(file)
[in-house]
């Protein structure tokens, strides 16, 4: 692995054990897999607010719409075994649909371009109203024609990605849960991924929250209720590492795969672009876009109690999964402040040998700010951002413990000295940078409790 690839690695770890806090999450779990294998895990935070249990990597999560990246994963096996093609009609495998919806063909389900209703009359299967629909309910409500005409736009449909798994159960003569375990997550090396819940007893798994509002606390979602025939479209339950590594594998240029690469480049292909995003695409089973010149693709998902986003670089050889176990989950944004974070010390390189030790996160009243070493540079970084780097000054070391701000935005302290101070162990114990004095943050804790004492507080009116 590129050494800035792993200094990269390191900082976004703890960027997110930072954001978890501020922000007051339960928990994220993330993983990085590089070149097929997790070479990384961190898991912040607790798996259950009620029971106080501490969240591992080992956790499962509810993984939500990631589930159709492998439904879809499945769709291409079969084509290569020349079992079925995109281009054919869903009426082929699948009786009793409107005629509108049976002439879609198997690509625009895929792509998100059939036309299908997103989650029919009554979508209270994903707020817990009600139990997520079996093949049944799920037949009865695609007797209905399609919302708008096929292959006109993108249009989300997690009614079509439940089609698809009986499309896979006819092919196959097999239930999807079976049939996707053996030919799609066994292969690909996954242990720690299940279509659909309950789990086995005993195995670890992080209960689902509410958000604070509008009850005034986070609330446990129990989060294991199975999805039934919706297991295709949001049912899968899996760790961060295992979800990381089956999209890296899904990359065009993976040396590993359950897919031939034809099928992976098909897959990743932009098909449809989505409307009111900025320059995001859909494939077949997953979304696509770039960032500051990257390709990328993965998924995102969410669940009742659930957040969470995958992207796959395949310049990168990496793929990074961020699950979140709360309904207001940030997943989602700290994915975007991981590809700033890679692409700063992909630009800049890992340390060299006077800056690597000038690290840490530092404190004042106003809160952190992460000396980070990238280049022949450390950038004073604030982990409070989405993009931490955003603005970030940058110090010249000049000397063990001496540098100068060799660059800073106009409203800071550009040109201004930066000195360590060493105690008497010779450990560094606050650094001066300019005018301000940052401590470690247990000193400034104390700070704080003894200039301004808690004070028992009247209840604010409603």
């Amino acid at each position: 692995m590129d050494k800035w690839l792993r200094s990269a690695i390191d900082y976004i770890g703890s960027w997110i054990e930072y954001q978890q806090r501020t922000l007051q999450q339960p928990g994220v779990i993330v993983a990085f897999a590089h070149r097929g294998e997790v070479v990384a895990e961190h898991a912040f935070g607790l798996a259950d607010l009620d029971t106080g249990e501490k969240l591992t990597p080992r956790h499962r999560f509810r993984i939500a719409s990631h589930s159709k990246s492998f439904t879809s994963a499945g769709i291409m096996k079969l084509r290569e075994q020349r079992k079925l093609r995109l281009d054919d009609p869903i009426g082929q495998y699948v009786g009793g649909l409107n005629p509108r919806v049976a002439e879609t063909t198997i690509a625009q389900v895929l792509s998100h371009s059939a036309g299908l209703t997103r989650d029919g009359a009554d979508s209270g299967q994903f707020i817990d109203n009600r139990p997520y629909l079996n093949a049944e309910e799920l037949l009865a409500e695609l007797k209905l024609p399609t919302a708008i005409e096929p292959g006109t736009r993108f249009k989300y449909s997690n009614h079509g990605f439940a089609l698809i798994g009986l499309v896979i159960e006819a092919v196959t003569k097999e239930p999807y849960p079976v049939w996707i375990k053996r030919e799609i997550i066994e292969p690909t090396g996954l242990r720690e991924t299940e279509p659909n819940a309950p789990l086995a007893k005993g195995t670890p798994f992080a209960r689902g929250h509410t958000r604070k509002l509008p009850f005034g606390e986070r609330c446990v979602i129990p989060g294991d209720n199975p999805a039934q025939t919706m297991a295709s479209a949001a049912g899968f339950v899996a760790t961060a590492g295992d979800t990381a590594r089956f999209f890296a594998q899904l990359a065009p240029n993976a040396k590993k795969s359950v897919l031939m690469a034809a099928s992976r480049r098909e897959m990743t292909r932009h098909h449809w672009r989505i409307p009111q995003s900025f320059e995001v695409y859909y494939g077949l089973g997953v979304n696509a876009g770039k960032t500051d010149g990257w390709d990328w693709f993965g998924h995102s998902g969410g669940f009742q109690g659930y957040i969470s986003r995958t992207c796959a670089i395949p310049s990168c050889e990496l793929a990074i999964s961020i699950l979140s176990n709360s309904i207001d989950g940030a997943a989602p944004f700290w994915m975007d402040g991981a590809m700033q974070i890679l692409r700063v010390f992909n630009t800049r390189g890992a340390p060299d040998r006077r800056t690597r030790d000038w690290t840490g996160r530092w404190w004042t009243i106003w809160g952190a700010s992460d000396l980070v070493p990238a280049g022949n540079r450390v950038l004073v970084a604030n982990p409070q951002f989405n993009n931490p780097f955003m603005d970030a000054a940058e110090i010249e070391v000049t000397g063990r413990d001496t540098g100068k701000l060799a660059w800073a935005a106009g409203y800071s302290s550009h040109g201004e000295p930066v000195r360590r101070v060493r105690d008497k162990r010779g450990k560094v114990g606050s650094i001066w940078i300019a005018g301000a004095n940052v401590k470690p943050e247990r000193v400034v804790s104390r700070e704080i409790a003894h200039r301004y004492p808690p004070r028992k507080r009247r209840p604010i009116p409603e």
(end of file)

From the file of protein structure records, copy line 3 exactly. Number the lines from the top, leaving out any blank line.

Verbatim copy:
């Amino acid at each position: 692995m590129d050494k800035w690839l792993r200094s990269a690695i390191d900082y976004i770890g703890s960027w997110i054990e930072y954001q978890q806090r501020t922000l007051q999450q339960p928990g994220v779990i993330v993983a990085f897999a590089h070149r097929g294998e997790v070479v990384a895990e961190h898991a912040f935070g607790l798996a259950d607010l009620d029971t106080g249990e501490k969240l591992t990597p080992r956790h499962r999560f509810r993984i939500a719409s990631h589930s159709k990246s492998f439904t879809s994963a499945g769709i291409m096996k079969l084509r290569e075994q020349r079992k079925l093609r995109l281009d054919d009609p869903i009426g082929q495998y699948v009786g009793g649909l409107n005629p509108r919806v049976a002439e879609t063909t198997i690509a625009q389900v895929l792509s998100h371009s059939a036309g299908l209703t997103r989650d029919g009359a009554d979508s209270g299967q994903f707020i817990d109203n009600r139990p997520y629909l079996n093949a049944e309910e799920l037949l009865a409500e695609l007797k209905l024609p399609t919302a708008i005409e096929p292959g006109t736009r993108f249009k989300y449909s997690n009614h079509g990605f439940a089609l698809i798994g009986l499309v896979i159960e006819a092919v196959t003569k097999e239930p999807y849960p079976v049939w996707i375990k053996r030919e799609i997550i066994e292969p690909t090396g996954l242990r720690e991924t299940e279509p659909n819940a309950p789990l086995a007893k005993g195995t670890p798994f992080a209960r689902g929250h509410t958000r604070k509002l509008p009850f005034g606390e986070r609330c446990v979602i129990p989060g294991d209720n199975p999805a039934q025939t919706m297991a295709s479209a949001a049912g899968f339950v899996a760790t961060a590492g295992d979800t990381a590594r089956f999209f890296a594998q899904l990359a065009p240029n993976a040396k590993k795969s359950v897919l031939m690469a034809a099928s992976r480049r098909e897959m990743t292909r932009h098909h449809w672009r989505i409307p009111q995003s900025f320059e995001v695409y859909y494939g077949l089973g997953v979304n696509a876009g770039k960032t500051d010149g990257w390709d990328w693709f993965g998924h995102s998902g969410g669940f009742q109690g659930y957040i969470s986003r995958t992207c796959a670089i395949p310049s990168c050889e990496l793929a990074i999964s961020i699950l979140s176990n709360s309904i207001d989950g940030a997943a989602p944004f700290w994915m975007d402040g991981a590809m700033q974070i890679l692409r700063v010390f992909n630009t800049r390189g890992a340390p060299d040998r006077r800056t690597r030790d000038w690290t840490g996160r530092w404190w004042t009243i106003w809160g952190a700010s992460d000396l980070v070493p990238a280049g022949n540079r450390v950038l004073v970084a604030n982990p409070q951002f989405n993009n931490p780097f955003m603005d970030a000054a940058e110090i010249e070391v000049t000397g063990r413990d001496t540098g100068k701000l060799a660059w800073a935005a106009g409203y800071s302290s550009h040109g201004e000295p930066v000195r360590r101070v060493r105690d008497k162990r010779g450990k560094v114990g606050s650094i001066w940078i300019a005018g301000a004095n940052v401590k470690p943050e247990r000193v400034v804790s104390r700070e704080i409790a003894h200039r301004y004492p808690p004070r028992k507080r009247r209840p604010i009116p409603e």